Divided Winter Band in Brown Trout Scales from the Rakaia River.
[Read before Canterbury Branch, October 2, 1946; received by Editor, October 8, 1946; issued separately, September, 1947.]
In a previous paper (Trans. N.Z. Inst., 51, 1919, 42–67) I recorded a peculiarity shown by some scales of trout from the Rakaia River and illustrated one such scale (Pl. 4, Fig. 2). What appear to be the first two winter bands are clearly marked and, immediately outside, is a narrow band of widely spaced circuli (2 or 3) followed by a narrow but definite check and then normal wide spacing. The difficulty is to interpret the narrow check. Two explanations seemed possible.
The second winter band was complete and the two or three wide circuli between it and the check represent spring growth in the third year. Then some misfortune, such as temporary confinement in a land-locked pool, caused the narrow check. In this case the third spring-summer growth is interrupted by a temporary fast.
The second winter band was not completed when some stimulus, such as migration to the sea, caused a sudden rapid growth. In this case the narrow check really forms part of the second winter band, which is divided by a short period of rapid growth.
In the absence of evidence as to when the check was formed it was impossible to choose between these two alternatives, though I expressed a preference for the second.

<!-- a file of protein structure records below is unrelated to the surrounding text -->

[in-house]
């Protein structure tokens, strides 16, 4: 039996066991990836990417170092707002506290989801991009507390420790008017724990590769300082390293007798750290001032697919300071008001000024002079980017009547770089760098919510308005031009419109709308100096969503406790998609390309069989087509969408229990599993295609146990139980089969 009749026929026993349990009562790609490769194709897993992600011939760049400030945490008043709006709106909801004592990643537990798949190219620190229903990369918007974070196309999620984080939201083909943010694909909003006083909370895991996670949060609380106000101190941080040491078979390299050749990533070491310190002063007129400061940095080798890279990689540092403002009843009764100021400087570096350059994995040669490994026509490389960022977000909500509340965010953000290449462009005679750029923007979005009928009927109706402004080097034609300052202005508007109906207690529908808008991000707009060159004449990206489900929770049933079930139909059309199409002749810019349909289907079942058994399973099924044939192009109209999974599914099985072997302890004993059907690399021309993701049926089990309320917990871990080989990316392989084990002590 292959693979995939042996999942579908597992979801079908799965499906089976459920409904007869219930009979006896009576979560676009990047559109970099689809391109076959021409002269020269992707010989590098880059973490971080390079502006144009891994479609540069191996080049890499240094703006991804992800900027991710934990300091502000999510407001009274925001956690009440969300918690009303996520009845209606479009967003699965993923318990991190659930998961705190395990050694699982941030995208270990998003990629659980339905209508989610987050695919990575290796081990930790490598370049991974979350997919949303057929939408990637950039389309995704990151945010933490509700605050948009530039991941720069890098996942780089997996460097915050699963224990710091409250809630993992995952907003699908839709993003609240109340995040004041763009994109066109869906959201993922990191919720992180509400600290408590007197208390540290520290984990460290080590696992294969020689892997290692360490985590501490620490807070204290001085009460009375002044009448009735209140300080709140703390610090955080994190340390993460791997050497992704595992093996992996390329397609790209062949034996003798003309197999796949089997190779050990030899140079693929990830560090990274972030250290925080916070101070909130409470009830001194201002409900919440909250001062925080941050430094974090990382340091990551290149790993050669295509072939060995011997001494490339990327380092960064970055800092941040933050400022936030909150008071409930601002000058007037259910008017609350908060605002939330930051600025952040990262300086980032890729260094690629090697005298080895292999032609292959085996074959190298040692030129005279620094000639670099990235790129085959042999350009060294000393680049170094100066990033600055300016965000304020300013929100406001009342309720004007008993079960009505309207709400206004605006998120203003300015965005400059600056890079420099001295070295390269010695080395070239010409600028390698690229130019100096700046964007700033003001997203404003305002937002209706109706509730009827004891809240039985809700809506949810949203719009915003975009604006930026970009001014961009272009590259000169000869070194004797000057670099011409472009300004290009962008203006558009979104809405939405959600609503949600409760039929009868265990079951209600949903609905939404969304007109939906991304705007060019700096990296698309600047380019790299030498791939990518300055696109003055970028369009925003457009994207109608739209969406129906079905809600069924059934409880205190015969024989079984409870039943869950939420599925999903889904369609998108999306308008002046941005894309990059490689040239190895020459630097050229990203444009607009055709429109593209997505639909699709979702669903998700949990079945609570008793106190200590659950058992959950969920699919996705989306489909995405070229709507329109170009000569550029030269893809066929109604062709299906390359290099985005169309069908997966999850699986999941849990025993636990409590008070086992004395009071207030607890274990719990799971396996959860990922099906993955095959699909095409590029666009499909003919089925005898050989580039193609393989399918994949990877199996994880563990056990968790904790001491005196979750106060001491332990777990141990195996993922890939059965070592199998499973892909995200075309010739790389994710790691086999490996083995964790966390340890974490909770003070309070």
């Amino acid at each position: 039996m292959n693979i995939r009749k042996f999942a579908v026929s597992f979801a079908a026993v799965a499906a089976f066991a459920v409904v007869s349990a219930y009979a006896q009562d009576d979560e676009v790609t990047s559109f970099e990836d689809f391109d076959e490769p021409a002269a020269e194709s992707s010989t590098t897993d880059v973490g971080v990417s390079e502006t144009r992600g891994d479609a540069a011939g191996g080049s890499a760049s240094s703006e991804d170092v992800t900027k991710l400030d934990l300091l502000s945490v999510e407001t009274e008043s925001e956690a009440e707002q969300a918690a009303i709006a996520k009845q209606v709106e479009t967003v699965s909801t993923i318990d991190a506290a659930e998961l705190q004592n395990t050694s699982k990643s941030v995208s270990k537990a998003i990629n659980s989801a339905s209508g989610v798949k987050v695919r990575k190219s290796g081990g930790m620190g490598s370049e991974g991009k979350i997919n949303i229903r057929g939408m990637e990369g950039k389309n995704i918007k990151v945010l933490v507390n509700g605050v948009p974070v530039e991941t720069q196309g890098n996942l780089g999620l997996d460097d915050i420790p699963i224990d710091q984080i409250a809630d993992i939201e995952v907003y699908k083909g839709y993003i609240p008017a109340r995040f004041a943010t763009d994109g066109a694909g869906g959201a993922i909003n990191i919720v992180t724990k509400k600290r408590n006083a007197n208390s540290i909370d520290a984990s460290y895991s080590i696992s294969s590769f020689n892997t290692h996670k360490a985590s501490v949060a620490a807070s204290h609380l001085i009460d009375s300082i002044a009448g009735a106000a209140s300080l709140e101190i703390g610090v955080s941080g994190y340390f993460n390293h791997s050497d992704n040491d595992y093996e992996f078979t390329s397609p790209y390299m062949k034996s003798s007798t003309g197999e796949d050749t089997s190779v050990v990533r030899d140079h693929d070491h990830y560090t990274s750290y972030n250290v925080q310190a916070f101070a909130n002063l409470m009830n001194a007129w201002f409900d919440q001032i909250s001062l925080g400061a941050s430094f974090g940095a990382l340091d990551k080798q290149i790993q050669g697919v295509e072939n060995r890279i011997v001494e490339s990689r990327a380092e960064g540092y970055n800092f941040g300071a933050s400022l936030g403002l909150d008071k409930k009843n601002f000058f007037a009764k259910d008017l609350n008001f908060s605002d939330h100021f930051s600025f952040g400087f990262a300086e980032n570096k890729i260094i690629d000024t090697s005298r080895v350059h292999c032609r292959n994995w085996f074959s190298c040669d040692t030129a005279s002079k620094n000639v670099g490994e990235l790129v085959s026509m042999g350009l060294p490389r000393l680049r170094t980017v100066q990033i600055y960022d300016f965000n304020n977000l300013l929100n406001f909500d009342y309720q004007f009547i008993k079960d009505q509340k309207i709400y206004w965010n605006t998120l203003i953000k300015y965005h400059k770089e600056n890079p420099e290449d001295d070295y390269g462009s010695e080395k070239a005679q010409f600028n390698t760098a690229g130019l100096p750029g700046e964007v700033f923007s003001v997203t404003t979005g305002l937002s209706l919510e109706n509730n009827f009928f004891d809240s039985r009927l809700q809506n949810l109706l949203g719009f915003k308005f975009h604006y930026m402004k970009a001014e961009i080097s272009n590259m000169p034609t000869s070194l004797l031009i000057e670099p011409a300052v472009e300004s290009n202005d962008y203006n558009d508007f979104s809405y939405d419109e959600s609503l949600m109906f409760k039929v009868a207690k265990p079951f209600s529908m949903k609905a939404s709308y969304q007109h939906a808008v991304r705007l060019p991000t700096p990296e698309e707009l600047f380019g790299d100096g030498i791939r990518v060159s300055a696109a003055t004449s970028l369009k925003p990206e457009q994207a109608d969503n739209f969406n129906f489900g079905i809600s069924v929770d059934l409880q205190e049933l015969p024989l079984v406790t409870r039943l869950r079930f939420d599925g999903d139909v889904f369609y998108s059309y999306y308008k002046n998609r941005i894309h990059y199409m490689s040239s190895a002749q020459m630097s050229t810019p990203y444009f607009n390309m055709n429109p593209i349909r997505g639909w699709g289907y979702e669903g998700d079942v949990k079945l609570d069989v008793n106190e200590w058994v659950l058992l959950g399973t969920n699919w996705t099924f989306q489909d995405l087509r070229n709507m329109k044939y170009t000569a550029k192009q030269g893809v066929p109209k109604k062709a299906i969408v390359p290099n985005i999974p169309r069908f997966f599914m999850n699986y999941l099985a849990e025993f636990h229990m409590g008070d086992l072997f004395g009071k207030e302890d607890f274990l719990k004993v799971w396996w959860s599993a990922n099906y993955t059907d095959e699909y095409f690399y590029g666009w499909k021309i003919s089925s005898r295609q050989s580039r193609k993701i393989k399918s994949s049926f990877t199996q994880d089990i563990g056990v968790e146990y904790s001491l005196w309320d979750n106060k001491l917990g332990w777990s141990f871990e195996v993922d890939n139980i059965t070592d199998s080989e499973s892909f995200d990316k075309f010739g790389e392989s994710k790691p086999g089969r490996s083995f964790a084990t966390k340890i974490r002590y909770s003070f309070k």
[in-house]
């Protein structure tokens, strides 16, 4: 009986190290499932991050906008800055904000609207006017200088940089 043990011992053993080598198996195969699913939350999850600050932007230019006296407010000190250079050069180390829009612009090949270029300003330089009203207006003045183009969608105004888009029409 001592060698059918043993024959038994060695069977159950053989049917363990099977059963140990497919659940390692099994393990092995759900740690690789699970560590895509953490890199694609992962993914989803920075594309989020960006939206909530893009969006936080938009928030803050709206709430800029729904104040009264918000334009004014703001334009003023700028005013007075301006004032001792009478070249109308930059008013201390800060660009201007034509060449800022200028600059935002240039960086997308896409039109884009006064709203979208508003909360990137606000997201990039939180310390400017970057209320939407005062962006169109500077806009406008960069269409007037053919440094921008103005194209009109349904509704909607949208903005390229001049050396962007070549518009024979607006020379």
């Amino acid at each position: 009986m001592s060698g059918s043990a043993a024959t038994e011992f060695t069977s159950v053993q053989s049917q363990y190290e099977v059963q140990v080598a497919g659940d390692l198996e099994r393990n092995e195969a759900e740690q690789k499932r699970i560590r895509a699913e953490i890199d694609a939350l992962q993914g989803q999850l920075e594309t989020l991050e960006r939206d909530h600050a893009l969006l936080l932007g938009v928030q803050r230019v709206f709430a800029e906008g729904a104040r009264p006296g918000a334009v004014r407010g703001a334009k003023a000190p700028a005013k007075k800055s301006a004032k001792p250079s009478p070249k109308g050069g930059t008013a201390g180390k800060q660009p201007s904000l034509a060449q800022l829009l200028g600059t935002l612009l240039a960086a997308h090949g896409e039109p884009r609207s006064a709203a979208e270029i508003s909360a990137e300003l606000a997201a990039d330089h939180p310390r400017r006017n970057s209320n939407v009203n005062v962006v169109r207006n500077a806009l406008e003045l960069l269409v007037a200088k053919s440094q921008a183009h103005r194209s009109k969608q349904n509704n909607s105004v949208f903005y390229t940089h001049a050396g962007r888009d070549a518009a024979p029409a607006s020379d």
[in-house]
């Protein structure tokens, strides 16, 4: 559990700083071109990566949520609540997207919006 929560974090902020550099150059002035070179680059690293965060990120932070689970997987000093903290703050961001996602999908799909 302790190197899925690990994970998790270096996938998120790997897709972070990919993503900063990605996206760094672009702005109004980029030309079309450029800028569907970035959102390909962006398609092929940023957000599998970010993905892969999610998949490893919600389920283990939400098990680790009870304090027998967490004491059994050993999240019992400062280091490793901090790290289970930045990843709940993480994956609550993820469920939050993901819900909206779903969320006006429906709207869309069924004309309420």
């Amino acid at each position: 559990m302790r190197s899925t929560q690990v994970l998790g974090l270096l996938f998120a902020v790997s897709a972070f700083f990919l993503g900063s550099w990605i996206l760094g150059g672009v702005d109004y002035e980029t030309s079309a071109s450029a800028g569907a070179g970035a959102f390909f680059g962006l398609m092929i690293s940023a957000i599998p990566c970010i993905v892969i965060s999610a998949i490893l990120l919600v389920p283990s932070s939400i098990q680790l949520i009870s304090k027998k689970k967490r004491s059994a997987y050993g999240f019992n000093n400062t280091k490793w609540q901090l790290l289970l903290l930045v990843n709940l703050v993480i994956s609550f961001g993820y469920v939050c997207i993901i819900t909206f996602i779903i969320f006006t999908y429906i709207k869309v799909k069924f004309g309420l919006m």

I have recently received scales from a small trout (11 in.) caught in the Rakaia on February 12, 1945. One such scale is shown (Pl. 46. Fig. 1). For practical purposes it is identical with the middle portion of the scale previously illustrated and reproduced (Pl. 46, Fig. 2) and shows that the few wide-spaced circuli surrounding the second winter band were laid down in mid-summer. It is quite impossible that the fish is nearly three years old and that these few wide circuli represent the spring-summer growth of the third year, which would certainly be four or five times as great. The wide circuli represent rapid growth, but the actual growth is small. It must have been of short duration. The most probable explanation seems to be that they are the result of a temporary stimulus in February after the second winter band had started formation. I have shown (Ibid.) that in Canterbury the terms winter and summer bands are really misnomers, as maximum growth occurs in early spring and “winter” stagnation normally begins about Christmas. The fish was very bright and silvery and shed its scales freely, as is usual with sea-run trout. Scales from a similar trout of the same length caught in the Rakaia River on March 7, 1945, show the same characteristic and are practically identical.